Bruce Springsteen was our Elvis.
When I became a teenager in the mid-1970s, the original King of Rock and Roll was an over-the-hill joke. But Bruce? On the cover of both Time and Newsweek, young, raw, supremely talented.
His music ticked off the milestones of my life: howling along with "Rosalita" in a circle of beer-soaked freshmen. Screaming myself hoarse to the man himself live at McGaw Hall.
The Boss had my back. When I was gathering my courage to get married, he offered up "Tunnel of Love," his crawl through the carnival of matrimony.
His music was epic, inspirational, almost protective. I remember listening to his live album on a Walkman during two weeks wandering Port au Prince in 1987, a sonic talisman against the overwhelming reality of Haiti. I might be alone in the Cite de Soleil slum, but I was born in the USA. No retreat, no surrender.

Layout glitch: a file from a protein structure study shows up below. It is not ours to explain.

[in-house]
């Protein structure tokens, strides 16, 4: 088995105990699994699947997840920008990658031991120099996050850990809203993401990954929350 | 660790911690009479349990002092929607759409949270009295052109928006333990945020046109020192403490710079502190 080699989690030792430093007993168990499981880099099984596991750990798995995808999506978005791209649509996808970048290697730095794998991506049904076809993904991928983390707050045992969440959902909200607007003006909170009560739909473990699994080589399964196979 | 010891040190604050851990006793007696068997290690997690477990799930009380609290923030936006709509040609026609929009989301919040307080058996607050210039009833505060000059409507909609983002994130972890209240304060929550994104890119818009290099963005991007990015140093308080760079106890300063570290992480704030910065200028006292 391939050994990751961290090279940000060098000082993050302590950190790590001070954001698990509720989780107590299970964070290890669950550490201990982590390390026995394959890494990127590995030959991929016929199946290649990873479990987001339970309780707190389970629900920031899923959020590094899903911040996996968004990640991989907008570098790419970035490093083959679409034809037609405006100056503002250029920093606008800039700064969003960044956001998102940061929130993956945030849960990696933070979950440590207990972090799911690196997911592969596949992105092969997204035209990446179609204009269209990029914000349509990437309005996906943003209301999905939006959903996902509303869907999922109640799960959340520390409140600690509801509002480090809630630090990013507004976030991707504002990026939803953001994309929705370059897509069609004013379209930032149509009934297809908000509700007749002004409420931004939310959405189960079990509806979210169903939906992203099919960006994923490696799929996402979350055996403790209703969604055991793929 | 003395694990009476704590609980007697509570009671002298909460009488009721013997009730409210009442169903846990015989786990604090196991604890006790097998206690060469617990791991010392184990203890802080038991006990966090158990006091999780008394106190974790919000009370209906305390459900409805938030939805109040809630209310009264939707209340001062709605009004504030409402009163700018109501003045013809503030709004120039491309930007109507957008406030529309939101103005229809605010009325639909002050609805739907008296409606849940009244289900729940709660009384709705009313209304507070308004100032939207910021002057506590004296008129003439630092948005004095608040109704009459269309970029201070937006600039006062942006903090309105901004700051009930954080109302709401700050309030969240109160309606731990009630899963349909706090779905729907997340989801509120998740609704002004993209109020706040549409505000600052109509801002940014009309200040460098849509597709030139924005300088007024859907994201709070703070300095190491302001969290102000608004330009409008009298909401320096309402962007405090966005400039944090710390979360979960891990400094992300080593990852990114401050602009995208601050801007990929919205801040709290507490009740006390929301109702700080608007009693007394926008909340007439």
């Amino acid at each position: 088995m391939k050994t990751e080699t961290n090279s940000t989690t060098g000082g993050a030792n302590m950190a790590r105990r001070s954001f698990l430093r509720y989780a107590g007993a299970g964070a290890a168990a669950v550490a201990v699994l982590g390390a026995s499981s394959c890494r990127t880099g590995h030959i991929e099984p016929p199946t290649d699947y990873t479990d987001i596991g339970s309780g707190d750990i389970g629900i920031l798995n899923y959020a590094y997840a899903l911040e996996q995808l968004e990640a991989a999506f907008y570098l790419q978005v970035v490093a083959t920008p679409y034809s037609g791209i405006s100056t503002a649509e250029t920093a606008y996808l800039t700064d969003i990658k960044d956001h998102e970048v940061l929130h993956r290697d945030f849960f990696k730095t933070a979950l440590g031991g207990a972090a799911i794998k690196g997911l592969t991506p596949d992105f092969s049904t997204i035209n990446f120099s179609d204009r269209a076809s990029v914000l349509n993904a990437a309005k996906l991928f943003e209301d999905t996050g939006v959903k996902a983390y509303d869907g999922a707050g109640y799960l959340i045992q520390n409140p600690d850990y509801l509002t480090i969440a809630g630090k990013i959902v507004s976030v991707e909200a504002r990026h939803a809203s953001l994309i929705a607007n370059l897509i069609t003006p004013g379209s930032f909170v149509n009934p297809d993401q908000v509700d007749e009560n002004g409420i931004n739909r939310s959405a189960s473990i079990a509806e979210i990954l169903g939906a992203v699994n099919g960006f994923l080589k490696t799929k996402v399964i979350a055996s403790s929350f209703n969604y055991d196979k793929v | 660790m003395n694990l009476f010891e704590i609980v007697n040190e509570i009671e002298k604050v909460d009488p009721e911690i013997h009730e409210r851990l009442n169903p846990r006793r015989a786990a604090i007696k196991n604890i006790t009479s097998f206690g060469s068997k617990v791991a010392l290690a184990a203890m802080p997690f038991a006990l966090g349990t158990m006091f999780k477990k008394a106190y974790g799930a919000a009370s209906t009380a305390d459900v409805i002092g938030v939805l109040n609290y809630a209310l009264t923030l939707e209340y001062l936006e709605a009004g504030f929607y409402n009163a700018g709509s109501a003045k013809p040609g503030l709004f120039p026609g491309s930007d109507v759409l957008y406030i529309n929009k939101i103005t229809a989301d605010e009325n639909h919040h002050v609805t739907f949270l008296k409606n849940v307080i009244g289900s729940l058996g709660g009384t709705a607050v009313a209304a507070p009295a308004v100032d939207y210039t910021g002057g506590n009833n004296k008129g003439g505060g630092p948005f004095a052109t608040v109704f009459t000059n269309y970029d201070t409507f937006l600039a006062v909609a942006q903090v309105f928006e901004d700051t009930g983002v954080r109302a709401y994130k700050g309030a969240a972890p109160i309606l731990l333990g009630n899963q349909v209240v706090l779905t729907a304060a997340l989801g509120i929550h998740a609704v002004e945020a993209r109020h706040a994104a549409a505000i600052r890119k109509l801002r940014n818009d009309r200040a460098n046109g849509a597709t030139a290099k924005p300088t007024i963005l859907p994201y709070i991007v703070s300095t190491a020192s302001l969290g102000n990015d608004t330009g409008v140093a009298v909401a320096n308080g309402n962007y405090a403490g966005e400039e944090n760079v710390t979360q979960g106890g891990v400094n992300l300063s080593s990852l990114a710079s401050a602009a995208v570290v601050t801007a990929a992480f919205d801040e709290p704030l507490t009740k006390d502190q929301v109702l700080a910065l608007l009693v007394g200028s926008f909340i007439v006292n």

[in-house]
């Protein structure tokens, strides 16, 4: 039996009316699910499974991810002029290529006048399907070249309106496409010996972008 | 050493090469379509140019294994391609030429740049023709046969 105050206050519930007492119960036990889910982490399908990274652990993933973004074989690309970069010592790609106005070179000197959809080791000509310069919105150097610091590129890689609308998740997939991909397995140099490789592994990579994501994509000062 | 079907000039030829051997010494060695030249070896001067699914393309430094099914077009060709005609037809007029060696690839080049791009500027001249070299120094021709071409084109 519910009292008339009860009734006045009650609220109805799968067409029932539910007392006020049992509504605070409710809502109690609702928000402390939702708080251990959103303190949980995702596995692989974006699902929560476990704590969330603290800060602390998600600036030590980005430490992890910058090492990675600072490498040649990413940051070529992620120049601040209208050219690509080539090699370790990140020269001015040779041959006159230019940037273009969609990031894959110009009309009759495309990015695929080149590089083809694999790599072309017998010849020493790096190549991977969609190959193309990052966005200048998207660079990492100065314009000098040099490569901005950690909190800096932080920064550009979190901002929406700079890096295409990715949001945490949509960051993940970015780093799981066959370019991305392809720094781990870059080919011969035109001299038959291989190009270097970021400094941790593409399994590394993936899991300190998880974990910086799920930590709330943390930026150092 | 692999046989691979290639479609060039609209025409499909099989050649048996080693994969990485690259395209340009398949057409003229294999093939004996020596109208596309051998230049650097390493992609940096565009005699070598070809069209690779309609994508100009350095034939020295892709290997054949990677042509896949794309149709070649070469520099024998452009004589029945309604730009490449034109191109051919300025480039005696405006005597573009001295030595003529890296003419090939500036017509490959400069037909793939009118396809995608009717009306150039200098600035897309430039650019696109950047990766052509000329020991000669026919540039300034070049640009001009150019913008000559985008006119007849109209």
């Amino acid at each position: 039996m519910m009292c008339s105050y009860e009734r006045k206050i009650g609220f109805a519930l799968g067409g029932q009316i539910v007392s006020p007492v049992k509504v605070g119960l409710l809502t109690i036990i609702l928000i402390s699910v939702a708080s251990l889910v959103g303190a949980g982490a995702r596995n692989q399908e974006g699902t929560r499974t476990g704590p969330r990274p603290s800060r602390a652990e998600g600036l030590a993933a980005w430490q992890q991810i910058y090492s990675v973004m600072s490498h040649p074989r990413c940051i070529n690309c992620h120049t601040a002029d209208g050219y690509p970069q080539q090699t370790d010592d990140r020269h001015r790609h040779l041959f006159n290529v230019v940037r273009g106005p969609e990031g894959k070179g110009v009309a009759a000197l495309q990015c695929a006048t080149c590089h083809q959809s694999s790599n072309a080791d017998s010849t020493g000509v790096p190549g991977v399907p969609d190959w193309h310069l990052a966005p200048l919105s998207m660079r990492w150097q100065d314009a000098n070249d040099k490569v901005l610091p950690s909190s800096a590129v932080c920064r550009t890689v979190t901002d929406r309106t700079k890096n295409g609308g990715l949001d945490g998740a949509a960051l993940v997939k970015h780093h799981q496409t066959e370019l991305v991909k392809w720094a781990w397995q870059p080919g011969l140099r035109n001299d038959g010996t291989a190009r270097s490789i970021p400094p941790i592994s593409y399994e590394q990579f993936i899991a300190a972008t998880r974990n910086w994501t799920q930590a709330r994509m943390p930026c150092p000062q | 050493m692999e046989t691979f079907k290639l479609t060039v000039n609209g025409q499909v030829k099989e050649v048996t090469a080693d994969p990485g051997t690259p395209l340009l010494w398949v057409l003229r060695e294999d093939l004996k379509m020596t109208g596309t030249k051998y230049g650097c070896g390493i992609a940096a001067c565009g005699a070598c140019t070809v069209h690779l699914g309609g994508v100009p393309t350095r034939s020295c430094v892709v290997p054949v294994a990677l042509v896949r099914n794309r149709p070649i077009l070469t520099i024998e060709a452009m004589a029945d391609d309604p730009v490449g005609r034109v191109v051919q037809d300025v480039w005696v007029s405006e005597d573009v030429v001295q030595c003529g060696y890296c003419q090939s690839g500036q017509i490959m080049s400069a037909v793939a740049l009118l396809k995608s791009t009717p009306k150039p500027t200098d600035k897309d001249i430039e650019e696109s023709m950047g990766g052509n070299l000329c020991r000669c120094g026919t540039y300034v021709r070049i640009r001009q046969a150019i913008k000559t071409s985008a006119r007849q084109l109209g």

Springsteen even introduced me to the indignities of age, when I played his music for my own teenage sons. Without hesitation, proud, revealing a wonder. Give a listen to this, boys. I was genuinely flabbergasted when they greeted his music with a shrug. "The songs are all the same, dad," one said. I wilted, the magician with a stream of cards tumbling out of his sleeve. Oh right. I too will grow old and everything I care about will be mocked as a joke.
Fanhood faded. Years passed. Then a few months ago I joined Audible, and one of its quirks is that it charges you for a book a month. You might as well pick something and listen. I chose "Born to Run," narrated by the Boss himself. A nostalgia trip.
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